Nanoscale device modeling: From MOSFETs to molecules
This thesis presents a rigorous yet practical approach to model quantum transport in nanoscale electronic devices. As conventional metal oxide semiconductor devices shrink below the one hundred nanometer regime, quantum mechanical effects are beginning to play an increasingly important role in their performance. At the same time, demonstration of molecular switches has generated considerable interest in the emerging field of molecular electronics. Understanding electronic transport in nano-devices and molecules using rigorous physics based models is critical in order to design and fabricate such structures. Our approach is based on the non-equilibrium Green's function (NEGF) formalism which is rapidly gaining acceptance as the method of choice to treat quantum transport in nanostructures. We use our method to treat a few nanoscale devices of current interest, namely, a dual-gate silicon nanotransistor (effective mass model), a three terminal molecular device (semi-empirical atomic orbital model) and two terminal molecular wires (rigorous ab initio atomic orbital model). The results provide useful insights into the underlying physics in these devices. Several important features like charge transfer, self-consistent band lineup, I–V characteristics, voltage drop etc. are analyzed and explained. ^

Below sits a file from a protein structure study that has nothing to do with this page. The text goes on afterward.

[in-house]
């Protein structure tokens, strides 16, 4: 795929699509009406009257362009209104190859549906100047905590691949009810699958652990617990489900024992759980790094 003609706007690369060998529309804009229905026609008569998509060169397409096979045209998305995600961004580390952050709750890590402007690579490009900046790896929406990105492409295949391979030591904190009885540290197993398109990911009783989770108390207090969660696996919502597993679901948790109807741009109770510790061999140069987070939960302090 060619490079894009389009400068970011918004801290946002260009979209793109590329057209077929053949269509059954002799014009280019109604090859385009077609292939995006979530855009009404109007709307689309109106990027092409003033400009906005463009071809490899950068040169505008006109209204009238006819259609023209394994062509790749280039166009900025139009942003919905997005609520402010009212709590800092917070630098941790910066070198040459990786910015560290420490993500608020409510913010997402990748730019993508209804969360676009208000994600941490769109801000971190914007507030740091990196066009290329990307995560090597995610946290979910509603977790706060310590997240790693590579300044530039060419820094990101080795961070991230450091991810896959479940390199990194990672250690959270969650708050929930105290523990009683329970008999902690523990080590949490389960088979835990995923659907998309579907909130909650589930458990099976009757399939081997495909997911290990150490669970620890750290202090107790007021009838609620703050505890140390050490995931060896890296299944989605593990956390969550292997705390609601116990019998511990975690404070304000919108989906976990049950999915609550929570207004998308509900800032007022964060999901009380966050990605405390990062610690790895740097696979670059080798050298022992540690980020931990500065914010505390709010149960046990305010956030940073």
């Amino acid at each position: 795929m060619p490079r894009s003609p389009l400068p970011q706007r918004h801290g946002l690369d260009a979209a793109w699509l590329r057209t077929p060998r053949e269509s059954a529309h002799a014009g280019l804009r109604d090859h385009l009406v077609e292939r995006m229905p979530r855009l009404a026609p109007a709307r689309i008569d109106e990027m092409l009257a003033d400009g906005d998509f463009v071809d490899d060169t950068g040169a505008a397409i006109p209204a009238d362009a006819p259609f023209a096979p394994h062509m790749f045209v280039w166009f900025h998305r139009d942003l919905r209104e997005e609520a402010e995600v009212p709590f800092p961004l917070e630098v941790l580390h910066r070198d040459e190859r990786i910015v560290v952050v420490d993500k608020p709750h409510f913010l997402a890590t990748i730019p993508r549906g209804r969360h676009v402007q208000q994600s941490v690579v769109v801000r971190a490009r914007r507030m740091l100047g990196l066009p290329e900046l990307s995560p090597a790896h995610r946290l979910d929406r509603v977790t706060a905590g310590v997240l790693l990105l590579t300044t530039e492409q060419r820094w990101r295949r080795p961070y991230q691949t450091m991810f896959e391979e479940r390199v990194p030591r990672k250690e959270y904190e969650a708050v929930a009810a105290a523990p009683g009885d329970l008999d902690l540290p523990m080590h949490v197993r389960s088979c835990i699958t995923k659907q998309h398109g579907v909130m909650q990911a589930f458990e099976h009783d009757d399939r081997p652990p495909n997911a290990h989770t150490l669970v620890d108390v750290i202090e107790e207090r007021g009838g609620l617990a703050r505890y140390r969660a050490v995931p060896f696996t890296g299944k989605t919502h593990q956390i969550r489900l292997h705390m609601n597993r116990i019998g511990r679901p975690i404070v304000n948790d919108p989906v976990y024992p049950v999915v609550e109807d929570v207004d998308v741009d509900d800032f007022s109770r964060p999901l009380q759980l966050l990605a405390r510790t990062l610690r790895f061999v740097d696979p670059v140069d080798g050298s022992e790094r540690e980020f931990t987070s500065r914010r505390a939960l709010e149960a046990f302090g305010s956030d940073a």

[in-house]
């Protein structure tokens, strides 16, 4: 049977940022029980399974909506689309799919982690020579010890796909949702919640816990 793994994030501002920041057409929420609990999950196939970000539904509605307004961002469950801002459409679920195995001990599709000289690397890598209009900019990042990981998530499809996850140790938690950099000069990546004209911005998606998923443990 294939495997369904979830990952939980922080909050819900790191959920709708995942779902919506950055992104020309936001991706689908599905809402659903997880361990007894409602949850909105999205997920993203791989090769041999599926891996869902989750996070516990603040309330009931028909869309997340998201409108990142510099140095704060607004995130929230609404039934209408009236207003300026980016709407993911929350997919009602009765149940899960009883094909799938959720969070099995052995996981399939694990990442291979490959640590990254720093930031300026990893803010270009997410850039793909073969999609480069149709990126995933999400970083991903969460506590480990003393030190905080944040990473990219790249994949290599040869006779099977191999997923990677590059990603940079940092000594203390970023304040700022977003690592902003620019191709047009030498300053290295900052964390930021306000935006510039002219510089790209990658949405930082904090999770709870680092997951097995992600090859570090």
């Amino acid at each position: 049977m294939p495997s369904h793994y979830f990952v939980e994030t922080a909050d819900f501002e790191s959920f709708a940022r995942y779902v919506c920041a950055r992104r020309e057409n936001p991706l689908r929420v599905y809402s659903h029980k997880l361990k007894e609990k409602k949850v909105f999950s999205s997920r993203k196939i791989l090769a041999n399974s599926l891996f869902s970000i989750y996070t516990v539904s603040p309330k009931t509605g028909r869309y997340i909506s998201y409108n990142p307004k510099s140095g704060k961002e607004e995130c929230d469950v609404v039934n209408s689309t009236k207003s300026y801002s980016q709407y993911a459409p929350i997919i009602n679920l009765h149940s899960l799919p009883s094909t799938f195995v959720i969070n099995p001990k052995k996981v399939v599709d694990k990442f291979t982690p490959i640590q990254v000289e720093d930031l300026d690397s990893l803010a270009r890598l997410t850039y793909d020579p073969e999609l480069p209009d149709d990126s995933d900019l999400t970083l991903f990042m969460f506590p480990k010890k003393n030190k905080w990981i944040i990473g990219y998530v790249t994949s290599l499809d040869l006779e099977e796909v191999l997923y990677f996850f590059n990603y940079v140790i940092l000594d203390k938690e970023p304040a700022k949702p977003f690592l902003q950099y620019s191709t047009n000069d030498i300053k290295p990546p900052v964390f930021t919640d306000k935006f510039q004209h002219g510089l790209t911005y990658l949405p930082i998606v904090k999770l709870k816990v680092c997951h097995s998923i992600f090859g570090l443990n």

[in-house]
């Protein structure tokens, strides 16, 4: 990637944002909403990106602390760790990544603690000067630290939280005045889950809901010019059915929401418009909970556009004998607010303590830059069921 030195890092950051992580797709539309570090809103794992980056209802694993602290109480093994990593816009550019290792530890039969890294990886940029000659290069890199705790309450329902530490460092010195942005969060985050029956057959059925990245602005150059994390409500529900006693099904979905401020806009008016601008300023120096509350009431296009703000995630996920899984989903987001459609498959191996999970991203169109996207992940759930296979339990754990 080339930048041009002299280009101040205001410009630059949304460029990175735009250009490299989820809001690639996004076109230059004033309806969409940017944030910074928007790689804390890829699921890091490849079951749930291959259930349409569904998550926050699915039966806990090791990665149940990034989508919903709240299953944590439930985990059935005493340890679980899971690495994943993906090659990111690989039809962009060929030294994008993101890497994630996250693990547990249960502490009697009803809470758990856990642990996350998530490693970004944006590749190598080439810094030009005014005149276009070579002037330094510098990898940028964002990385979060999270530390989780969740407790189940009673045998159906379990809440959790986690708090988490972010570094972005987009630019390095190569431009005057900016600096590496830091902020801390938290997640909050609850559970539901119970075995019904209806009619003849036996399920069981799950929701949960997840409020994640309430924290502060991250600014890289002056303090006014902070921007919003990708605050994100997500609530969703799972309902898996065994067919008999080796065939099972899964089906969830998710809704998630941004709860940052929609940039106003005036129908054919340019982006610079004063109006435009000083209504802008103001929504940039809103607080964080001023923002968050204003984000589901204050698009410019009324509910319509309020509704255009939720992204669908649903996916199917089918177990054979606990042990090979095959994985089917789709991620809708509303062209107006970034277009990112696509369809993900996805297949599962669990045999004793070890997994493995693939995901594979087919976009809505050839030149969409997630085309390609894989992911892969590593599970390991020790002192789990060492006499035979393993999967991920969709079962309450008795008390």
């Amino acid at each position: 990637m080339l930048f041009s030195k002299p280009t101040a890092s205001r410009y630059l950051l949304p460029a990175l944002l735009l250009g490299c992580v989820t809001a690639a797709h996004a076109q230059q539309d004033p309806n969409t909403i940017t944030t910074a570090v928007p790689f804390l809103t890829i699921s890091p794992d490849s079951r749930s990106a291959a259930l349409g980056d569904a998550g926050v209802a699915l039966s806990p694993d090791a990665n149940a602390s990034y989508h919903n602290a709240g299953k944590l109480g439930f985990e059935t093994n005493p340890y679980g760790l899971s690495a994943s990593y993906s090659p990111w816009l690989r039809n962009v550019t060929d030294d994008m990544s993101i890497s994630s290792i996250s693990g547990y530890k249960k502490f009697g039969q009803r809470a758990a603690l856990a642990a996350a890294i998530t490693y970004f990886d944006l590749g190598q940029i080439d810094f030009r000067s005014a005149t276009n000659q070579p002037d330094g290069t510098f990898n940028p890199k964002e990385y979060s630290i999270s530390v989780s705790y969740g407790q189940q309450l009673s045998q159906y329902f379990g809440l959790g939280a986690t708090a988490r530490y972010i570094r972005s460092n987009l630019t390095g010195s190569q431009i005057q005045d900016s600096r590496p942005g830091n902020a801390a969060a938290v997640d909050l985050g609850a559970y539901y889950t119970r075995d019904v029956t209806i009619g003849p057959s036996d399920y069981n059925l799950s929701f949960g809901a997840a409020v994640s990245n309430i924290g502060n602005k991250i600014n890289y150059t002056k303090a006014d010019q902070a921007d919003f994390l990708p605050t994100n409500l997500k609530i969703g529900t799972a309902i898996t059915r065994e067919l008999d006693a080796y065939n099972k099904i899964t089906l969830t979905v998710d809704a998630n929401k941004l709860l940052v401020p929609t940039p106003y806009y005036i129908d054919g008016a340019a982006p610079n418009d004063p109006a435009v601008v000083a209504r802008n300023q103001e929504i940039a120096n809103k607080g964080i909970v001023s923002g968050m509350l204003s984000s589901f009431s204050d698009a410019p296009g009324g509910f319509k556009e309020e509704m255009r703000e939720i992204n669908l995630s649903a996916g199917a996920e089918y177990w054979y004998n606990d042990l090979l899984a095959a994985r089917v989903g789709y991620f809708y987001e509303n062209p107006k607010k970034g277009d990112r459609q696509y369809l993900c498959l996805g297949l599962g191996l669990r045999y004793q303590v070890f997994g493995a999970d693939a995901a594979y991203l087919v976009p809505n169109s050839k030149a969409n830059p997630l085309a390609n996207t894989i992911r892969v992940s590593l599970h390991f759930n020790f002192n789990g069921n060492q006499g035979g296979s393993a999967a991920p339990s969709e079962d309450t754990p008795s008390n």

Major Professor: Supriyo Datta, Purdue University.
Engineering, Electronics and Electrical|Physics, Condensed Matter
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